Sometimes the best way to get government to do something is just do it yourself. That's a strategy I previously used in posting data from the SEC on the Internet. I ran the database for a couple of years, then put a little sign up saying the service would terminate in 60 days. The SEC got it right away that free markets are based on information and started running the service. I tried the same trick on the Patent Office, but that is a much less clueful bunch when it comes to subversive goals like promoting the dissemination of knowledge, and I had to harass them for a few more years.
For my OSCON talk, I was hoping to have a big aha announcement about another database that has bugged me for years. When I ran a radio station, we used Hack 1 ("Be Media") to get Congressional Press Credentials and put out live feeds from the floors of the House and Senate. What you might call a webcast today, though we didn't actually have a web server running when we started doing that.
I left my Congressional Credentials behind in 1996, figuring that it was only a matter of time until Congress got it together and put audio and video from all their hearings out on the net, both live and as a permanent archive. Washington is the most self-important city in the world and I figured the U.S. Congress thought enough of itself that it would go to extra lengths to promote transparency and increase the ability of informed citizens to participate in our government.
When I went back to Washington in early 2005 to become CTO of the Center for American Progress, my main job was to help my boss John Podesta build a clueful technical presence at his DC think tank. But, John gave me a long leash, so I dreamed up the idea of creating a new nonprofit that would get Congressional credentials and put broadcast quality video out live on the net in nonproprietary formats and would create a permanent archive. I figured if we did that for 3-5 years, Congress would have no choice but take over the service.
I created a business plan and spent over a year knocking on doors trying to get it funded. I talked to C-SPAN, thinking they might actually see a service like this as a good thing, allowing them to concentrate on original programming. In any case, there might be as many as a dozen simultaneous hearings on the hill, so I thought they might welcome the extra pair of hands to cover the stuff below their radar, kind of a minor league team if you will. C-SPAN declined to participate.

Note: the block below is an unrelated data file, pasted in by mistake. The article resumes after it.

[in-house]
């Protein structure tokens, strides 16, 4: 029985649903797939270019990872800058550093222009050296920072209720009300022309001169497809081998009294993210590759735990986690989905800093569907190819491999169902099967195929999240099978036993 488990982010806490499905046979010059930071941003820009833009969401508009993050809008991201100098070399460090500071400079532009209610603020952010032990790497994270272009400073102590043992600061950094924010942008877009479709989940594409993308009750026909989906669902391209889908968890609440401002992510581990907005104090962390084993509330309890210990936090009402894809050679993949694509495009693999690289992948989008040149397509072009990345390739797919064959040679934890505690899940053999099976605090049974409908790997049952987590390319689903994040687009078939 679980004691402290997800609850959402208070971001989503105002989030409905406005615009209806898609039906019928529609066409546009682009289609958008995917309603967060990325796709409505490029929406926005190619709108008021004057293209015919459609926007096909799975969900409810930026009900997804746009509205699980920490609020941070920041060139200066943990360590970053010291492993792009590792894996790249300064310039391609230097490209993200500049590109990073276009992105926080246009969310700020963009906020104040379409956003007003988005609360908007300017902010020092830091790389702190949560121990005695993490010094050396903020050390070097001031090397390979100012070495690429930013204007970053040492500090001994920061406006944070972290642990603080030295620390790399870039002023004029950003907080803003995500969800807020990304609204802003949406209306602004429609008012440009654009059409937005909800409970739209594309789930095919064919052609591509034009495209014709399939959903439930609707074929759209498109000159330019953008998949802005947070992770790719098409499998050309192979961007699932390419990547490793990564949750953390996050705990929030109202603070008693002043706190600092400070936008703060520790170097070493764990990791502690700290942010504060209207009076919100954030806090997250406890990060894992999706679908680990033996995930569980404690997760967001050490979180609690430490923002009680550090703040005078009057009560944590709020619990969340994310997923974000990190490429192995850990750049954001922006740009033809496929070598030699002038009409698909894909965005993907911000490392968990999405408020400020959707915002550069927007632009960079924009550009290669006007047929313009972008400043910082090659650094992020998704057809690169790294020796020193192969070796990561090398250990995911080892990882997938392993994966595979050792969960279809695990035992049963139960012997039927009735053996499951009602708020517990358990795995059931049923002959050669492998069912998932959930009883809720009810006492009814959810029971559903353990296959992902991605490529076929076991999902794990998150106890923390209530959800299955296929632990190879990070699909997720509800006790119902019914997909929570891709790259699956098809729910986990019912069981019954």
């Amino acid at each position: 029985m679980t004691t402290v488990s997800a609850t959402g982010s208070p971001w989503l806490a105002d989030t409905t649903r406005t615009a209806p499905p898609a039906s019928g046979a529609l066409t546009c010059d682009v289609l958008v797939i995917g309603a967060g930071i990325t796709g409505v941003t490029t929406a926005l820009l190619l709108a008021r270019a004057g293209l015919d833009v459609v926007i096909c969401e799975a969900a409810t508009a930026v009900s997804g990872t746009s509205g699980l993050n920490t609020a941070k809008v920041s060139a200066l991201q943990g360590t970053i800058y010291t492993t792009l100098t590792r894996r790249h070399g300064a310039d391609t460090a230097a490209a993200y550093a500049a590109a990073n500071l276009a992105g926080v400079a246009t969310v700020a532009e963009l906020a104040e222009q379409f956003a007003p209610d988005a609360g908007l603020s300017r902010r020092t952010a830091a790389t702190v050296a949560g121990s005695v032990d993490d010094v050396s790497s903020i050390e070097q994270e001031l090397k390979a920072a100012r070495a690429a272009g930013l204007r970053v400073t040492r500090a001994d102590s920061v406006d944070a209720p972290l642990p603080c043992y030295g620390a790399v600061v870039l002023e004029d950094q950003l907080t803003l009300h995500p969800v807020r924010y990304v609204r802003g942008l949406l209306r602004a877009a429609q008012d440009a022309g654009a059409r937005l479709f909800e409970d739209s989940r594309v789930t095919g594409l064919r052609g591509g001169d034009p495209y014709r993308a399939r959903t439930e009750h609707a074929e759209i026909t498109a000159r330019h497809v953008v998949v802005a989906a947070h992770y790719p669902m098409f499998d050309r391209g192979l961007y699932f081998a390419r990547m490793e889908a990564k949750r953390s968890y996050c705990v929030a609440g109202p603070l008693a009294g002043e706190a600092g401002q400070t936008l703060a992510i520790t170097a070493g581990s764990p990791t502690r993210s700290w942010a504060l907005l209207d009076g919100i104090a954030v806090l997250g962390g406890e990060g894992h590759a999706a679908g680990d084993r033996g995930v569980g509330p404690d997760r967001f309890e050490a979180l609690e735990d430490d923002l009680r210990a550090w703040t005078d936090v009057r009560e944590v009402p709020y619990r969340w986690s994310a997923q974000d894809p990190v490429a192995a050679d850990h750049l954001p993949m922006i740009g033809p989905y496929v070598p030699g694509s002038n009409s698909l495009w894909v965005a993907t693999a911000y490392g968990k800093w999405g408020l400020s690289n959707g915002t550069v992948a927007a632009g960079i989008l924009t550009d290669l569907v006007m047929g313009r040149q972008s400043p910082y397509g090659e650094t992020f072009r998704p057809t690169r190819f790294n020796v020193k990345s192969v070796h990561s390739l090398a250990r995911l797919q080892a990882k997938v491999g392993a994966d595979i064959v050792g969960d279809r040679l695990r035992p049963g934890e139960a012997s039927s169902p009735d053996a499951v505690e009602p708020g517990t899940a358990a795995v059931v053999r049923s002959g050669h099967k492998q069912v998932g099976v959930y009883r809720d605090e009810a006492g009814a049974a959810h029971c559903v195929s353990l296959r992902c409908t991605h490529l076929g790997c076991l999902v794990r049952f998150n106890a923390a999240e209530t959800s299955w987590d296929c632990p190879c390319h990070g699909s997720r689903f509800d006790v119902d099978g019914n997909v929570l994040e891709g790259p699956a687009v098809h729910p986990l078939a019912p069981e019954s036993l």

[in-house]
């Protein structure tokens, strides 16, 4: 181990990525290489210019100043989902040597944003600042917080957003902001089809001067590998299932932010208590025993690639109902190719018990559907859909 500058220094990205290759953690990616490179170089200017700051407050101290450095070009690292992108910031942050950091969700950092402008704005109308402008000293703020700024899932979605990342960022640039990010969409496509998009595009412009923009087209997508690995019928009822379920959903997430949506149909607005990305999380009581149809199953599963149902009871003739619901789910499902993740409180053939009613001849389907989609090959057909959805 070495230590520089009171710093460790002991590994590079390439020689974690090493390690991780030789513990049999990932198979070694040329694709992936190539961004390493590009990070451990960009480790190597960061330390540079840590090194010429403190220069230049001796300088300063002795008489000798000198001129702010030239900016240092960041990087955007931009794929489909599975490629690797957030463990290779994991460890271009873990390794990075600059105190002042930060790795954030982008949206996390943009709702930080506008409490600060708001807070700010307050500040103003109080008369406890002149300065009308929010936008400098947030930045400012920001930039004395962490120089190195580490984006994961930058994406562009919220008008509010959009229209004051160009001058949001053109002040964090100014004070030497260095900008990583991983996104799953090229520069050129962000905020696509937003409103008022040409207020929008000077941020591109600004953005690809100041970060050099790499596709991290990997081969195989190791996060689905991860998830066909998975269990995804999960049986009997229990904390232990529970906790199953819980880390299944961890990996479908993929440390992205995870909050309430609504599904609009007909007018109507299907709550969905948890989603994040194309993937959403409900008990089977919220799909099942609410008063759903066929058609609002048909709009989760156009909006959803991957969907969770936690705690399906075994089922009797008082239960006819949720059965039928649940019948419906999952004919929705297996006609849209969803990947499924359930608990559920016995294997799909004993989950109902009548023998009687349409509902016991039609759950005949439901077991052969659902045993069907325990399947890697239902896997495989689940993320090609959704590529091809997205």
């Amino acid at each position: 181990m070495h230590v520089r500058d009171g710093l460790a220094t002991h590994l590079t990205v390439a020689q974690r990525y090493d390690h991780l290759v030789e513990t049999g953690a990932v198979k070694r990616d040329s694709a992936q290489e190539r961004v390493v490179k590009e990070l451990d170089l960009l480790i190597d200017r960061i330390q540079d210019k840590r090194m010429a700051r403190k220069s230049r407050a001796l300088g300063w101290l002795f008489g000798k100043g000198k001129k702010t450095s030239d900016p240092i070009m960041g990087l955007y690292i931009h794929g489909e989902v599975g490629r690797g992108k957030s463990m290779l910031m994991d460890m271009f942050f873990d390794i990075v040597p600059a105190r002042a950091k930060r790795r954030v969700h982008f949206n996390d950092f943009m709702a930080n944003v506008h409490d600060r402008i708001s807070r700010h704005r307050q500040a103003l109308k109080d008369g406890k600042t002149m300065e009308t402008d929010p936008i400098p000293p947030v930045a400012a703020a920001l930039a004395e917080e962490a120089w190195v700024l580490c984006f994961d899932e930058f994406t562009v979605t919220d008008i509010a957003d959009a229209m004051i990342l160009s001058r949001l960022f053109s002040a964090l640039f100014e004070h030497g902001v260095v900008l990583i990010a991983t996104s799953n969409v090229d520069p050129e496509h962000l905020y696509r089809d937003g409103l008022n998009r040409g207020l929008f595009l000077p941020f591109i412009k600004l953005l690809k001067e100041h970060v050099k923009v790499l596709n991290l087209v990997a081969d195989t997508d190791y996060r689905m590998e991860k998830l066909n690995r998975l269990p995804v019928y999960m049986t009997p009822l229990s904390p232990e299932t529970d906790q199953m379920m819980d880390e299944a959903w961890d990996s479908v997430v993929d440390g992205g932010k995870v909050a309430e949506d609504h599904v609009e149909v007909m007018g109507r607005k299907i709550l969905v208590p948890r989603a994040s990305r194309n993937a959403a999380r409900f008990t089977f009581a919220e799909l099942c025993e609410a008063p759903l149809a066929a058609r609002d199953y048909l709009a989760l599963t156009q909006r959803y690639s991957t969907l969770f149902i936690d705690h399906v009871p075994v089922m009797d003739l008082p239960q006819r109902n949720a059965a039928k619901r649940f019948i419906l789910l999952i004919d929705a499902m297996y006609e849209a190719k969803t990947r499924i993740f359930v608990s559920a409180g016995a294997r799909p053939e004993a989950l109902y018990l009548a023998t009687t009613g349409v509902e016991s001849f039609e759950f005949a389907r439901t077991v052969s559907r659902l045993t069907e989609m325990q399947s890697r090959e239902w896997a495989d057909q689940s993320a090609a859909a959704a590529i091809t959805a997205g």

I went out to Silicon Valley, and got pledges from Cisco that if I could get the thing funded, they'd donate the $2 million in routers it would take to establish a clueful Internet presence. I got the head of the Government Printing Office to write a nice letter saying this was a Good Thing™. I went and saw Scott McNealy and Jonathan Schwartz at Sun Microsystems who said they'd love to loan us a bunch of big boxes if we got the thing funded. I gave a tech talk at Google, and on it went. I felt like a .com CEO pitching a business plan, only I was pitching a nonprofit and rarely used the term Web 2.0™.
In the end though, you have to follow the money. If you're building infrastructure from scratch, you either pay for stuff or get it given to you. I pitched this to the telcos to get some free fiber runs, but got one of those "are you nuts" looks from Verizon's lobbyists and the AT&T crowd was too busy merging and submerging and stuff to pay attention. So, we were going to have to get money to pay for fiber, plus something to pay a core staff. In the end, while everybody is in favor of transparency, it just wasn't a fundable thing. One foundation told me that open government was out and participatory media was in. I told them we were going to put a bunch of XMPP chat rooms on top of the video streams and close the feedback loop into the hill, but that wasn't You enough. Like VCs, foundations go through cycles, and sometimes you're in the wrong space.
I've still got hope for this hack though. This is something government should be doing. A hearing isn't public if you can't see it, and that means on the Internet in broadcast quality with a permanent archive. Today, you have to hope C-SPAN covers the hearing, but you're not allowed to use the material. Or, maybe the committee does a little 10fps 320x240 proprietary stream which stays around for only a little while. The Internet gets several hundred thousand new pieces of video uploaded every day. It would be great if the U.S. Congress could join the kids on MySpace, YouTube, Google Video, and the Internet Archive in preserving content for posterity.